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Letter to the Editor   |    
Drs. Bondolfi and Baumann Reply
GUIDO BONDOLFI, M.D.; PIERRE BAUMANN, PH.D.
Am J Psychiatry 1999;156:1127b-1128.

To the Editor: Herbert Y. Meltzer, M.D., Eugene Rubin, M.D., Eduardo Dunayevich, M.D., and Anjan Chatterjee, M.D., raise three main concerns about our report: 1) study group population; 2) clozapine titration, dosing, and delayed response; and 3) risperidone with treatment-resistant patients and switching from clozapine to risperidone.

1. Our patient group was typical for the standards used when treatment with clozapine is envisaged—i.e., intolerance or nonresponse to previous treatments (see Method). Therefore, our group cannot be compared with that of the Kane et al. study, in which treatment refractoriness was defined more rigorously, both retrospectively and prospectively, and in which nontolerant patients were not included. As outlined in our Discussion section, treatment resistance and treatment intolerance could not be clearly differentiated, and this could indeed be one of the reasons for the higher response rate we found.

As a consequence of the Kane et al. study, the definition of treatment resistance—two rather than three retrospective trial failures with conventional antipsychotics for a 4-to-6-week period, rather than a strict 6-week period—are now accepted (1). Furthermore, now that antipsychotics that are potentially effective and less toxic compared to clozapine are available (2), a less restrictive definition of treatment resistance may be needed; a multiaxial classification of treatment resistance that focuses on specific targets, such as positive and negative symptoms, treatment intolerance, and poor compliance, may be helpful in directing treatment.

2. Questions concerning clozapine doses, plasma levels, and delayed responses were addressed in our report. We emphasized "cultural" differences in clozapine dosing between Europe and the United States, we reported that plasma concentrations of clozapine of less than 350 ng/ml are reportedly sufficient, and we insisted that doses as high as 600 mg/day and 12 mg/day of clozapine and risperidone, respectively, can be given. An adaptation of the clozapine dose on the basis of plasma concentrations was prohibited because the code would have been broken. About the relative rapid titration schedule for clozapine, as outlined in our Discussion section, the differences in side effects observed during the titration period suggest that some bias may have occurred with regard to the blindness of the trial.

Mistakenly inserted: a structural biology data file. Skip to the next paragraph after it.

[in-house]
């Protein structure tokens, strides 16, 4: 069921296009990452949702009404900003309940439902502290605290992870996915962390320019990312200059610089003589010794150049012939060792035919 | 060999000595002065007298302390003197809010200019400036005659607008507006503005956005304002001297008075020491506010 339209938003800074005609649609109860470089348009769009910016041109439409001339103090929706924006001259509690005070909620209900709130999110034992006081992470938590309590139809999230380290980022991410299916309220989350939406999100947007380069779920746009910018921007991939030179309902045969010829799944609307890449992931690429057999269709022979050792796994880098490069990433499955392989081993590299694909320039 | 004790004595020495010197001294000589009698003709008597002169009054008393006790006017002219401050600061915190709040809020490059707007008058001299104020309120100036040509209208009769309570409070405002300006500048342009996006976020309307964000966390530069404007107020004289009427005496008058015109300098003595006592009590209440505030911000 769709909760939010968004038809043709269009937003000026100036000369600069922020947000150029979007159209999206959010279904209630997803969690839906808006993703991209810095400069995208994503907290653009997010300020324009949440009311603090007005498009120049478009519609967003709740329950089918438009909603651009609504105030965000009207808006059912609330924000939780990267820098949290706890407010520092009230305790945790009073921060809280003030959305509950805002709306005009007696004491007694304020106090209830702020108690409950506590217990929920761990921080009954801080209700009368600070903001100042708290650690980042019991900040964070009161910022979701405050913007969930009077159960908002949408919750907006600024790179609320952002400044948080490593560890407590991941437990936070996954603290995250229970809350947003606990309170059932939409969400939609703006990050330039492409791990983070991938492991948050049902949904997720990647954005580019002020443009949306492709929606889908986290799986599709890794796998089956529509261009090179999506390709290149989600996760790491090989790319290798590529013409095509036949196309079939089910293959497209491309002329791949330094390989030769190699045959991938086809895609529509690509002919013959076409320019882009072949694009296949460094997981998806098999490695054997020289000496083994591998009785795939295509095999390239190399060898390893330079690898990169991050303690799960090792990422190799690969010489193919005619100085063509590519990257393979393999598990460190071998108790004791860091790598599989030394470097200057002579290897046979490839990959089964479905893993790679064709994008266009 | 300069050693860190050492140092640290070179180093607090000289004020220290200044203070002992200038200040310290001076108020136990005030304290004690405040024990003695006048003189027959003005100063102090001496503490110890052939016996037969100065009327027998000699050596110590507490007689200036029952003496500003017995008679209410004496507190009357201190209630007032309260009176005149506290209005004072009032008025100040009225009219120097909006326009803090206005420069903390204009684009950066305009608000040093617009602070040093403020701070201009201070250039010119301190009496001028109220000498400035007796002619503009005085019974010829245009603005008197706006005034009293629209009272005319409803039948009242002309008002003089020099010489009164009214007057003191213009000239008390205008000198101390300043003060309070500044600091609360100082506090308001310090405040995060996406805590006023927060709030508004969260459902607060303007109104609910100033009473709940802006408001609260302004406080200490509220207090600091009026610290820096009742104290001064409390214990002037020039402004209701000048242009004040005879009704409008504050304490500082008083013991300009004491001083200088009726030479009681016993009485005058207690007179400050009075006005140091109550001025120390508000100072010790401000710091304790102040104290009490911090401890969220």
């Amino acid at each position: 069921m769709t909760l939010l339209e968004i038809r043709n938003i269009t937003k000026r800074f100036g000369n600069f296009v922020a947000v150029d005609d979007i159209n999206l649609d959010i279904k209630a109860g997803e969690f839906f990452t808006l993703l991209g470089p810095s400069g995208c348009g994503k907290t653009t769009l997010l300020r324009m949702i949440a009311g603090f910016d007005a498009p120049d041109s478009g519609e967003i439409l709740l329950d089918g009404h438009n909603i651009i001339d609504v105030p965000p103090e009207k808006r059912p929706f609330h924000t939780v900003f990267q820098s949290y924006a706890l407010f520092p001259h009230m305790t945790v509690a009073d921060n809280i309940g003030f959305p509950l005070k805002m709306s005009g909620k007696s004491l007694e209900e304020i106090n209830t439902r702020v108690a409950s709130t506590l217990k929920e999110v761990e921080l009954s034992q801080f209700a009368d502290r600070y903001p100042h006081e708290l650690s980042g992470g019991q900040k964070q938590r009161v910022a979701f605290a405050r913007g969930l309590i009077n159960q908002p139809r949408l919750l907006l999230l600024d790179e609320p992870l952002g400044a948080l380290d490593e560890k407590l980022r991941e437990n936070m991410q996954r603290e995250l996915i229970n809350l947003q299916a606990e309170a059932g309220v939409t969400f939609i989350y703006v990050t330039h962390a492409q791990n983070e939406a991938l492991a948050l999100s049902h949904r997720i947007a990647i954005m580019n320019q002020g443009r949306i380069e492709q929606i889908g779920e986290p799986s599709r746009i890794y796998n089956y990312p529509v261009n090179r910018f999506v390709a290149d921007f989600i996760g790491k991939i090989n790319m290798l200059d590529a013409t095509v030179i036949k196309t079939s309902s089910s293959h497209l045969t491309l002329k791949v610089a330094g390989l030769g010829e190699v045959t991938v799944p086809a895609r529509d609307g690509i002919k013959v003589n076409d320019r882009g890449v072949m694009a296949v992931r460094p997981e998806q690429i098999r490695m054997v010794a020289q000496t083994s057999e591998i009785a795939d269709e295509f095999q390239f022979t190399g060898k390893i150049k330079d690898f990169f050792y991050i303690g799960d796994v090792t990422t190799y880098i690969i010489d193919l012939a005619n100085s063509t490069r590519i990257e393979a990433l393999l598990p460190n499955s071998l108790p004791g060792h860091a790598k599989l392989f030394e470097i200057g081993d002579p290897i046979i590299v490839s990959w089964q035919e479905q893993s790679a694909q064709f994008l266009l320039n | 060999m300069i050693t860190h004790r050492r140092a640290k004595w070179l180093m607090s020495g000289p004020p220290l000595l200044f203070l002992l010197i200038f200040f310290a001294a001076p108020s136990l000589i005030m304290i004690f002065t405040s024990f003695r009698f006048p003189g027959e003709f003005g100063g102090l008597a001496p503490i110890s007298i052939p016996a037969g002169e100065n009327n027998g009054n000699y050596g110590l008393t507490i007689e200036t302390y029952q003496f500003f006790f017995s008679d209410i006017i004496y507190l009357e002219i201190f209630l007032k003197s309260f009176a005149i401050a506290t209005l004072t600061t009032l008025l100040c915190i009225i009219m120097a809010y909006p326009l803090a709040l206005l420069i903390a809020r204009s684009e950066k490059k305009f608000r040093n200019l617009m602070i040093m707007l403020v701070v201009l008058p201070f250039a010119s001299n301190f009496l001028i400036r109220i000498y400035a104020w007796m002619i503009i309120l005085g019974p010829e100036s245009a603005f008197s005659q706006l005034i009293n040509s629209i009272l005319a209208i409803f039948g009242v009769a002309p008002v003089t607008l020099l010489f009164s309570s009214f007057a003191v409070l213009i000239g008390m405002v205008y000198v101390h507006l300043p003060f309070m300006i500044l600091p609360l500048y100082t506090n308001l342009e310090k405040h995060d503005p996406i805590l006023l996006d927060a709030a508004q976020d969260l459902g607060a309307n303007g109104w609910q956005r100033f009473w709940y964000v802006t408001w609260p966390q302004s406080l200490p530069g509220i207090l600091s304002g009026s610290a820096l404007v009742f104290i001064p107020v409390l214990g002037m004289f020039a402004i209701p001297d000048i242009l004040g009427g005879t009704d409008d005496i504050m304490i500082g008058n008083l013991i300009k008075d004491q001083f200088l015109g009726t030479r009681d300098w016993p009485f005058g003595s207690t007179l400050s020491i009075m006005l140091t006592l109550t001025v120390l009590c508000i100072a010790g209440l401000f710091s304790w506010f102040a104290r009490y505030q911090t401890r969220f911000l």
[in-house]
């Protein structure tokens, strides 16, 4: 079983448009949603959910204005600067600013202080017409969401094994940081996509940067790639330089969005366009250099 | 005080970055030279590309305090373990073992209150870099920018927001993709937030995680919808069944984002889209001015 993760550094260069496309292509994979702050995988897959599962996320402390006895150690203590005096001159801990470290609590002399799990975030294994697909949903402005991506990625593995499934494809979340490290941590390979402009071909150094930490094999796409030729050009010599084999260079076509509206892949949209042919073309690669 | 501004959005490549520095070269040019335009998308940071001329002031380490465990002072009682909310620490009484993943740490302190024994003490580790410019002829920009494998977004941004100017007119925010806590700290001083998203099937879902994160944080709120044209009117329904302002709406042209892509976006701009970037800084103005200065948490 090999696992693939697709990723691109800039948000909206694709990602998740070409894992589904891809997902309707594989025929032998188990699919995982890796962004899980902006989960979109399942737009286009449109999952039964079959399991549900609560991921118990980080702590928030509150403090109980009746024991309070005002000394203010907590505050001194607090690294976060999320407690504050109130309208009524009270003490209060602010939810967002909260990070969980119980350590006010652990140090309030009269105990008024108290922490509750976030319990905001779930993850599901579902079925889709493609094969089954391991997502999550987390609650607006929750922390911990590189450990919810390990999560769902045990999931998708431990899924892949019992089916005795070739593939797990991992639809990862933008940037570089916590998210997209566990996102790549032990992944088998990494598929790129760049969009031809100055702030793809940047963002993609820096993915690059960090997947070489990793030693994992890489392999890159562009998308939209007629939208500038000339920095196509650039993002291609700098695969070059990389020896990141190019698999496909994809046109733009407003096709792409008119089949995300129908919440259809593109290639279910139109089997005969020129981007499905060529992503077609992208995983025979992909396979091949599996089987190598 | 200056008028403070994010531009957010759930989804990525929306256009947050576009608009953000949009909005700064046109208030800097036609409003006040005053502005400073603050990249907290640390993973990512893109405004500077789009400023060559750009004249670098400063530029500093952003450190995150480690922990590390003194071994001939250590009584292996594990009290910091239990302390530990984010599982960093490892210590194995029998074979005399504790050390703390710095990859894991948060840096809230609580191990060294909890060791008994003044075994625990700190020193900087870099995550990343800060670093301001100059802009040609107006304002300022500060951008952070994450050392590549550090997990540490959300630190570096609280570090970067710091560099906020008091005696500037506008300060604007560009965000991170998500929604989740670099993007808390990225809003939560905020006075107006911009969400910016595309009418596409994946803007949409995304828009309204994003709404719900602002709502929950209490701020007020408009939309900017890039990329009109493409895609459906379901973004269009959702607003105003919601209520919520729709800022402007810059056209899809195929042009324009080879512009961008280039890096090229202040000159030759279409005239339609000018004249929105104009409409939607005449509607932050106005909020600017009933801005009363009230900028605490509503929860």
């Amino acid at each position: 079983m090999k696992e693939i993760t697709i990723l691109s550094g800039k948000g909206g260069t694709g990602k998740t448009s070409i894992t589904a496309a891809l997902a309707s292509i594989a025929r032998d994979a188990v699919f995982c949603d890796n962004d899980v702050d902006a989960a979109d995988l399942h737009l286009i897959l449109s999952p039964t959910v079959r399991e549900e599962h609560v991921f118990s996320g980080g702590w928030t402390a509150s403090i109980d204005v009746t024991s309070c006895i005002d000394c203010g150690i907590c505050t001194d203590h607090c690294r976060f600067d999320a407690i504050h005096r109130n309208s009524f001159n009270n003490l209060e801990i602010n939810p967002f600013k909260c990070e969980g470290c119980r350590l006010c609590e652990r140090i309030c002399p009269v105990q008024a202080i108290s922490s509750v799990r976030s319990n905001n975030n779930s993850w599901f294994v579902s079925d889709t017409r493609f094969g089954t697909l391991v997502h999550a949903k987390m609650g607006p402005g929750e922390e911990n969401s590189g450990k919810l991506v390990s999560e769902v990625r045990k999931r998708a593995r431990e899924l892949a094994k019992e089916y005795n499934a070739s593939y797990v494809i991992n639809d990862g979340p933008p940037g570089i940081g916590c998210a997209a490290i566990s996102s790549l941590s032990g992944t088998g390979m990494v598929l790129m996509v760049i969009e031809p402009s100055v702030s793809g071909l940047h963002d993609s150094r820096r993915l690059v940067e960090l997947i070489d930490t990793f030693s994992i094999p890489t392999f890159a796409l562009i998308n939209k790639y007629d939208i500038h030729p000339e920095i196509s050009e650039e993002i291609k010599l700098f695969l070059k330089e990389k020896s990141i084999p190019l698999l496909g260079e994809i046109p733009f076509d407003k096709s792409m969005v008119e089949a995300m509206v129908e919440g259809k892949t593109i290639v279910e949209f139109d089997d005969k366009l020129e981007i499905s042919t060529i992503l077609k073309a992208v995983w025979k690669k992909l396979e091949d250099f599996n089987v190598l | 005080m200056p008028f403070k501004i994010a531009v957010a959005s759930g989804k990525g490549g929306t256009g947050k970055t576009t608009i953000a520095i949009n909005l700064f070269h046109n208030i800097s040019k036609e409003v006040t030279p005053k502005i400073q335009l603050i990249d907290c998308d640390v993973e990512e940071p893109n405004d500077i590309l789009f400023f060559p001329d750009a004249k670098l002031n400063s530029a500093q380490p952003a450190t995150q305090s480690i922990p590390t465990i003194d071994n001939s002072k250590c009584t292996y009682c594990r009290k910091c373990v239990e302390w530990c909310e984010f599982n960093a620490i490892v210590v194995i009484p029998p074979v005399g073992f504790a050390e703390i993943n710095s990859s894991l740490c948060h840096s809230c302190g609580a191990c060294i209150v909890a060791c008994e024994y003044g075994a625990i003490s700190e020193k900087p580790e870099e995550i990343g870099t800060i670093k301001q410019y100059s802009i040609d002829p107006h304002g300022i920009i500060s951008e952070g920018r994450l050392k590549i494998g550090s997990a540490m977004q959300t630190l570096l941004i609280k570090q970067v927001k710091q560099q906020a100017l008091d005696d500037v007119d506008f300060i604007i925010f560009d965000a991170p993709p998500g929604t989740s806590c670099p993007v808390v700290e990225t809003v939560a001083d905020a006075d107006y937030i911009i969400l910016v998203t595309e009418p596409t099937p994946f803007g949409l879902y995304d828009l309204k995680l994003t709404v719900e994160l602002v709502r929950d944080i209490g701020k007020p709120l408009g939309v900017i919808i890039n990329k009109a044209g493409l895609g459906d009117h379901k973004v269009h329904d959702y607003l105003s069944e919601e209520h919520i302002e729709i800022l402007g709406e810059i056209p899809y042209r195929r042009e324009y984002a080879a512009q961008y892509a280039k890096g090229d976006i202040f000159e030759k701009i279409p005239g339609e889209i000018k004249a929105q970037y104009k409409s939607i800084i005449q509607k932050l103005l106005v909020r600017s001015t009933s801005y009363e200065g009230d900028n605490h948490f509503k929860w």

3. We think that patients who do well taking clozapine and are able to tolerate its side effects should continue taking it. Otherwise, it seems reasonable to consider a trial of risperidone with treatment-resistant schizophrenic patients before using clozapine. About 30% of such patients show no significant change in either positive or negative symptoms when treated with clozapine (3). Moreover, risperidone efficacy in subpopulations of patients with variously defined treatment resistance may corroborate the hypothesis of heterogeneous physiopathology of resistant schizophrenia, which may be discriminated by pharmacological response to agents with different pharmacodynamic profiles (4).

Conley RR, Buchanan RW: Evaluation of treatment-resistant schizophrenia. Schizophr Bull  1997; 23:663–674
[PubMed]
 
Daniel DG, Whitcomb SR: Treatment of the refractory schizophrenic patient. J Clin Psychiatry 1998; 59(suppl 1):13–19
 
Meltzer HY, Myung L, Cola P: The evolution of treatment resistance: biologic implications. J Clin Psychopharmacol 1998; 18(suppl 1):5S–11S
 
Cavallaro R, Brambilla P, Smeraldi E: The sequential treatment approach to resistant schizophrenia with risperidone and clozapine: results of an open study with follow-up. Human Psychopharmacology  1998; 13:91–97
[CrossRef]
 
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References

Conley RR, Buchanan RW: Evaluation of treatment-resistant schizophrenia. Schizophr Bull  1997; 23:663–674
[PubMed]
 
Daniel DG, Whitcomb SR: Treatment of the refractory schizophrenic patient. J Clin Psychiatry 1998; 59(suppl 1):13–19
 
Meltzer HY, Myung L, Cola P: The evolution of treatment resistance: biologic implications. J Clin Psychopharmacol 1998; 18(suppl 1):5S–11S
 
Cavallaro R, Brambilla P, Smeraldi E: The sequential treatment approach to resistant schizophrenia with risperidone and clozapine: results of an open study with follow-up. Human Psychopharmacology  1998; 13:91–97
[CrossRef]
 
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